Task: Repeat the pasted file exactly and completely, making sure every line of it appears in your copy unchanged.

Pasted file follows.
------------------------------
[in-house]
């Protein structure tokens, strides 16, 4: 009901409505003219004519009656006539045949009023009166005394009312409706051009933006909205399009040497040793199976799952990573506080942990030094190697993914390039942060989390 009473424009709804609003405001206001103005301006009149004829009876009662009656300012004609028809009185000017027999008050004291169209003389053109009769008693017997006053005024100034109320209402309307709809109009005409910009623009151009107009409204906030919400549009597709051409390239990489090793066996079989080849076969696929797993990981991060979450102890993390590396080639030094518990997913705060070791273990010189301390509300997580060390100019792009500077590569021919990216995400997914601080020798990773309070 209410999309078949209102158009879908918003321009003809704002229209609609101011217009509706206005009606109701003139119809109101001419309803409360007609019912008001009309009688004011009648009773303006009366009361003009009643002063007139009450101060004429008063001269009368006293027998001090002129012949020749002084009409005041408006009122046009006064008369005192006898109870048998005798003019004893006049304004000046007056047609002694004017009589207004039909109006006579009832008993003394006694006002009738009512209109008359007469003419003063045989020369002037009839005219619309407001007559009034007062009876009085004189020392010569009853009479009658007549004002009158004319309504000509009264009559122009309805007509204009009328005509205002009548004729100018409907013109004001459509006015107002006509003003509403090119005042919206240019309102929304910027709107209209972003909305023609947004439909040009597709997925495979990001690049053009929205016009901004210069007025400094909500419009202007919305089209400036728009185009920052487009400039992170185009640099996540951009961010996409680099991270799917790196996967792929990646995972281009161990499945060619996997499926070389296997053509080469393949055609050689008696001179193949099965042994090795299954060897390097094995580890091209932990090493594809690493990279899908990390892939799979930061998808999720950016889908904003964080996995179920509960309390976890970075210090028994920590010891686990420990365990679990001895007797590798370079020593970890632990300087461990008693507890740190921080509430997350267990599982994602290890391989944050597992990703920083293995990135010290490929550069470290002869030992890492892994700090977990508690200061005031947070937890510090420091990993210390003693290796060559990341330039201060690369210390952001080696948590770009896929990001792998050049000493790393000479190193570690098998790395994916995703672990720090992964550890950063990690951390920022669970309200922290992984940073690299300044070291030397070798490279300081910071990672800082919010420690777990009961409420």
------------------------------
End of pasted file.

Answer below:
[in-house]
């Protein structure tokens, strides 16, 4: 009901409505003219004519009656006539045949009023009166005394009312409706051009933006909205399009040497040793199976799952990573506080942990030094190697993914390039942060989390 009473424009709804609003405001206001103005301006009149004829009876009662009656300012004609028809009185000017027999008050004291169209003389053109009769008693017997006053005024100034109320209402309307709809109009005409910009623009151009107009409204906030919400549009597709051409390239990489090793066996079989080849076969696929797993990981991060979450102890993390590396080639030094518990997913705060070791273990010189301390509300997580060390100019792009500077590569021919990216995400997914601080020798990773309070 209410999309078949209102158009879908918003321009003809704002229209609609101011217009509706206005009606109701003139119809109101001419309803409360007609019912008001009309009688004011009648009773303006009366009361003009009643002063007139009450101060004429008063001269009368006293027998001090002129012949020749002084009409005041408006009122046009006064008369005192006898109870048998005798003019004893006049304004000046007056047609002694004017009589207004039909109006006579009832008993003394006694006002009738009512209109008359007469003419003063045989020369002037009839005219619309407001007559009034007062009876009085004189020392010569009853009479009658007549004002009158004319309504000509009264009559122009309805007509204009009328005509205002009548004729100018409907013109004001459509006015107002006509003003509403090119005042919206240019309102929304910027709107209209972003909305023609947004439909040009597709997925495979990001690049053009929205016009901004210069007025400094909500419009202007919305089209400036728009185009920052487009400039992170185009640099996540951009961010996409680099991270799917790196996967792929990646995972281009161990499945060619996997499926070389296997053509080469393949055609050689008696001179193949099965042994090795299954060897390097094995580890091209932990090493594809690493990279899908990390892939799979930061998808999720950016889908904003964080996995179920509960309390976890970075210090028994920590010891686990420990365990679990001895007797590798370079020593970890632990300087461990008693507890740190921080509430997350267990599982994602290890391989944050597992990703920083293995990135010290490929550069470290002869030992890492892994700090977990508690200061005031947070937890510090420091990993210390003693290796060559990341330039201060690369210390952001080696948590770009896929990001792998050049000493790393000479190193570690098998790395994916995703672990720090992964550890950063990690951390920022669970309200922290992984940073690299300044070291030397070798490279300081910071990672800082919010420690777990009961409420």